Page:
IF YOU WANT to understand why the climate movement missed Tim DeChristopher when he was in jail for two years, you should read the letter he sent recently to the president of Harvard.
Drew Faust—Harvard’s first female president—had just spoken for the establishment (really, the establishment establishment) by publishing a weary, soulless letter explaining that Harvard would not divest from fossil fuels despite the request of 80 percent of its student body. DeChristopher—who was imprisoned for two years after an inspired act of civil disobedience to block a drilling lease auction in his home state of Utah—had just arrived in Cambridge to start at Harvard Divinity School.
“Drew Faust seeks a position of neutrality in a struggle where the powerful only ask that people like her remain neutral,” DeChristopher wrote. “She says that Harvard’s endowment shouldn’t take a political position, and yet it invests in an industry that spends countless millions on corrupting our political system. In a world of corporate personhood, if she doesn’t want that money to be political, she should put it under her mattress. She has clearly forgotten the words of Paolo Freire: ‘Washing one’s hands of the conflict between the powerful and powerless means to side with the powerful, not to remain neutral.’ Or as Howard Zinn put [it] succinctly, ‘You can’t be neutral on a moving train.’”
DeChristopher is exactly right. Just as a tie goes to the runner, so “neutrality” goes to the status quo. And given that we’re in a full-on climate emergency—the Arctic melted last summer, for crying out loud—this kind of neutrality is no more admirable than defending the right of poor and rich alike to sleep beneath bridges.
President Faust’s position is not unexpected—it took Harvard a decade to even partially divest its stock in apartheid South Africa. And it will doubtless take the same kind of inspired campaign to force the issue this time too, at Harvard and the 300-odd other institutions where divestment is now an active fight.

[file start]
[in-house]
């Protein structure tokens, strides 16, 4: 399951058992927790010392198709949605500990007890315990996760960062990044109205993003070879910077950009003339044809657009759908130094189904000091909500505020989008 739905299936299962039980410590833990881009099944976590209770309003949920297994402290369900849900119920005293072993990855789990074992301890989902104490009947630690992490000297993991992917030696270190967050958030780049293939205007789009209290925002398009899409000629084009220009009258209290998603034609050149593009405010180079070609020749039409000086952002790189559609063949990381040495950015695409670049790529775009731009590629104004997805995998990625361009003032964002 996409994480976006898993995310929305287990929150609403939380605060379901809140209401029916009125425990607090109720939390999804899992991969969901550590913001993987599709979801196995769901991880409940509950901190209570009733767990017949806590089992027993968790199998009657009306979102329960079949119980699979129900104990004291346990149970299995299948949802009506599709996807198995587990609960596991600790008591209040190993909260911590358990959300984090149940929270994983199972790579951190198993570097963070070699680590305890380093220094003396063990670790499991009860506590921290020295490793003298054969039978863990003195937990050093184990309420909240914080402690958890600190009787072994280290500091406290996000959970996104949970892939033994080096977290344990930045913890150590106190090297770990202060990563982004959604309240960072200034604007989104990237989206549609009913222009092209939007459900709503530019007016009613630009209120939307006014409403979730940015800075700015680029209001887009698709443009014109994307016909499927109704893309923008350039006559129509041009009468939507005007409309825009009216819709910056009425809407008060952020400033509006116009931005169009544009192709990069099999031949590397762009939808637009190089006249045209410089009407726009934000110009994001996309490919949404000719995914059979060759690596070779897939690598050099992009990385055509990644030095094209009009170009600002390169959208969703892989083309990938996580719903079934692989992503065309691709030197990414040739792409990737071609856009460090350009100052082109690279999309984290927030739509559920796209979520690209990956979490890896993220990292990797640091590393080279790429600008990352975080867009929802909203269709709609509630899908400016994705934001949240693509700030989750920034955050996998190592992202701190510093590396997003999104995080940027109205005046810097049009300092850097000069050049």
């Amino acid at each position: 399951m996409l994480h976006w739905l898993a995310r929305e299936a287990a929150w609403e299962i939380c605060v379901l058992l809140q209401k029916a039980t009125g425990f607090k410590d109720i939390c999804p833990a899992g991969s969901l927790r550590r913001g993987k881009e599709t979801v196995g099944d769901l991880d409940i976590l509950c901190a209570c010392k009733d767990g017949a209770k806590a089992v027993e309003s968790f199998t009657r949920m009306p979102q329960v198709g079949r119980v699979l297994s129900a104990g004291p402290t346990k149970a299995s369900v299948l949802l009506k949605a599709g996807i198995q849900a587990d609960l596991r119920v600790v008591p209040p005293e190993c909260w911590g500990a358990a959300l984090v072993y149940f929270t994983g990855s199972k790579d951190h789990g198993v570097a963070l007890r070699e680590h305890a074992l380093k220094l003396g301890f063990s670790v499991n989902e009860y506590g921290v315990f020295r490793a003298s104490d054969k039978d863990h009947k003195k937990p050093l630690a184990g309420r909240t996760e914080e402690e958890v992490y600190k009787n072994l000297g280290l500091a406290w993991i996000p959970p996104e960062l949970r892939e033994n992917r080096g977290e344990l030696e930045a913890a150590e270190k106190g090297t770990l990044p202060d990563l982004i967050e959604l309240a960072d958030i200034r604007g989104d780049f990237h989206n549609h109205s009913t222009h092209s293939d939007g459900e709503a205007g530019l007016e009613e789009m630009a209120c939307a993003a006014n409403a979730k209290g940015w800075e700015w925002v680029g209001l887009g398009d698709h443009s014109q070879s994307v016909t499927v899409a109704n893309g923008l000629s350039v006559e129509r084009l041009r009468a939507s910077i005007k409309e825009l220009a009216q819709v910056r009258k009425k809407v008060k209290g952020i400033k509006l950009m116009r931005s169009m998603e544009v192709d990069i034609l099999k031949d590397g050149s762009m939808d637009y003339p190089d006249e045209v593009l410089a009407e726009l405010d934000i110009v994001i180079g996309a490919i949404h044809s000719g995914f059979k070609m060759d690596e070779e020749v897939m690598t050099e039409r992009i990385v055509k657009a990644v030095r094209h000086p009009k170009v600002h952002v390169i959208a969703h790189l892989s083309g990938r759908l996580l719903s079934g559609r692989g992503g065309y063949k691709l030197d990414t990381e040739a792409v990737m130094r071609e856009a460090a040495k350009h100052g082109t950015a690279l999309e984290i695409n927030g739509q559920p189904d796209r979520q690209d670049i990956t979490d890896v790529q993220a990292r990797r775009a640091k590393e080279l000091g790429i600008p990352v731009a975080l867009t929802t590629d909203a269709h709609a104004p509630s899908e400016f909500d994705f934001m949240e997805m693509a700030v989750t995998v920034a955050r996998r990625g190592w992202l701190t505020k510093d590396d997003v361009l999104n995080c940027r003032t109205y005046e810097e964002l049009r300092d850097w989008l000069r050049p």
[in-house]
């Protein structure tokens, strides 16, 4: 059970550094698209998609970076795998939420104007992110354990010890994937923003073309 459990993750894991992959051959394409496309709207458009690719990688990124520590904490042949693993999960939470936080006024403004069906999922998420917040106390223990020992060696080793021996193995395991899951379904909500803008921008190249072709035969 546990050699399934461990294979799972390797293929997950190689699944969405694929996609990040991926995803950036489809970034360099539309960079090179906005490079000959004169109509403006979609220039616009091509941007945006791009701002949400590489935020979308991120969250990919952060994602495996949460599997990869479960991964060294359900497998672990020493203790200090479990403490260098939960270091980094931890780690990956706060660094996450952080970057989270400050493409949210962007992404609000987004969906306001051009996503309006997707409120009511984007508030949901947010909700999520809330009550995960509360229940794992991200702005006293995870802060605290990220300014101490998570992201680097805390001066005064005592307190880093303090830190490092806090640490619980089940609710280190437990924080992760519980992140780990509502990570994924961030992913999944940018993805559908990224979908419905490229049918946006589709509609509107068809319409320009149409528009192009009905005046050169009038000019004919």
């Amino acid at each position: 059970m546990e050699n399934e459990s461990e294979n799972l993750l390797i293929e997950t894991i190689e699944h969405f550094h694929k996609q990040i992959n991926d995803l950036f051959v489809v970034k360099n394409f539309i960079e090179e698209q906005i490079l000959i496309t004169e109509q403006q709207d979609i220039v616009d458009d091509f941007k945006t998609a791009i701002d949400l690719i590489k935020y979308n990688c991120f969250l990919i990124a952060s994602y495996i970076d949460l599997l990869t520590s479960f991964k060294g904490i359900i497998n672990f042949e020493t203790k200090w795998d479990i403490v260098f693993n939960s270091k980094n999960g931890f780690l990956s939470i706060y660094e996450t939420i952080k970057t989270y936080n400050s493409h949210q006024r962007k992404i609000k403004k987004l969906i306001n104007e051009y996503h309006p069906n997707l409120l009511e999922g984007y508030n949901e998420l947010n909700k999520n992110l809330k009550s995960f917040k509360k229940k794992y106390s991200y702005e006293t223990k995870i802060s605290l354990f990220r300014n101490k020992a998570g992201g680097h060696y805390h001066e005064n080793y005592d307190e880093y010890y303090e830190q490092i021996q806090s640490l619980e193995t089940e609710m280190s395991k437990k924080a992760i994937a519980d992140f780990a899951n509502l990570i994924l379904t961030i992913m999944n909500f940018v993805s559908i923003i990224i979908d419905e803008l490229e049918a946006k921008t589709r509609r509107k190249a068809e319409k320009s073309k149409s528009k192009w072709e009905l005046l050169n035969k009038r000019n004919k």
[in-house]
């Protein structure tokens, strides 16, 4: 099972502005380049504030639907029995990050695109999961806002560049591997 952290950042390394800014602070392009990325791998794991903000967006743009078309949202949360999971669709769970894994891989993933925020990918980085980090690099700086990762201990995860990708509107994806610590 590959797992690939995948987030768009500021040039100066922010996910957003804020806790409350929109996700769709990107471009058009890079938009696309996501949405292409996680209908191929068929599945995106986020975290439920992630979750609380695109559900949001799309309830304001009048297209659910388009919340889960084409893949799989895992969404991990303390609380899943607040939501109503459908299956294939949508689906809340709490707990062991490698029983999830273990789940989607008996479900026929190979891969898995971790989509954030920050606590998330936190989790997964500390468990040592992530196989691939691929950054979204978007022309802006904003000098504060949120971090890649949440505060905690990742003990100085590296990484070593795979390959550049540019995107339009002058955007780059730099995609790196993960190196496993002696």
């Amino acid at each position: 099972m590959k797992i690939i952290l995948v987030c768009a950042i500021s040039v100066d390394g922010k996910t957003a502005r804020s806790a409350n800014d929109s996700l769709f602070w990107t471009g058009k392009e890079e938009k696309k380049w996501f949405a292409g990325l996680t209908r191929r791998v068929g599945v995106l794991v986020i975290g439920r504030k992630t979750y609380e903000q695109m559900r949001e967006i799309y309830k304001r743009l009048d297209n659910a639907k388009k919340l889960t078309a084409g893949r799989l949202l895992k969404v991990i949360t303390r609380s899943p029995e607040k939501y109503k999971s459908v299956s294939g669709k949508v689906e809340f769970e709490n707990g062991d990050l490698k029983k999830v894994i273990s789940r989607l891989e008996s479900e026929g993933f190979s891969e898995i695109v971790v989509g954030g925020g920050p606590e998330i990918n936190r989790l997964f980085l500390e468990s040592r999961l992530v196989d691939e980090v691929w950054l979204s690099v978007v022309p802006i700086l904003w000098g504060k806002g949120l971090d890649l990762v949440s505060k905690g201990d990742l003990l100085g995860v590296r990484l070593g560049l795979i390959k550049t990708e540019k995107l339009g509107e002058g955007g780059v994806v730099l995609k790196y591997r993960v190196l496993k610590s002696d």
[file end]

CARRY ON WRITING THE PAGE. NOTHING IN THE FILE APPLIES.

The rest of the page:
But religious institutions can help enormously: by providing a powerful moral witness; by doing the right thing, even if their endowments are slightly smaller than Harvard’s $32.7 billion. Right across Massachusetts Avenue from Faust’s office you’ll find the historic First Parish Unitarian of Cambridge. And on its spire you’ll find a banner that says, “We divested from fossil fuels! Your turn, Harvard!”
First Parish’s pastor, Fred Small, is one of the true stalwarts of the fight against climate change in this country. He’s gone to jail, he’s written songs, and he’s preached and preached and preached. Here’s how he explained to his congregation that the time for divestment had come: “We must work with love for love: to build a love-centered, Earth-centered, justice-centered world to take the place of the one that is crumbling around us. This work is political, but it is also spiritual.”
He’s right. And over the next few years he and many like him will carry the day. Harvard—the establishment—imagines it is all powerful. But not as powerful as physics, and not as powerful as, well, Veritas.
Bill McKibben is the Schumann Distinguished Scholar at Middlebury College and founder of 350.org.
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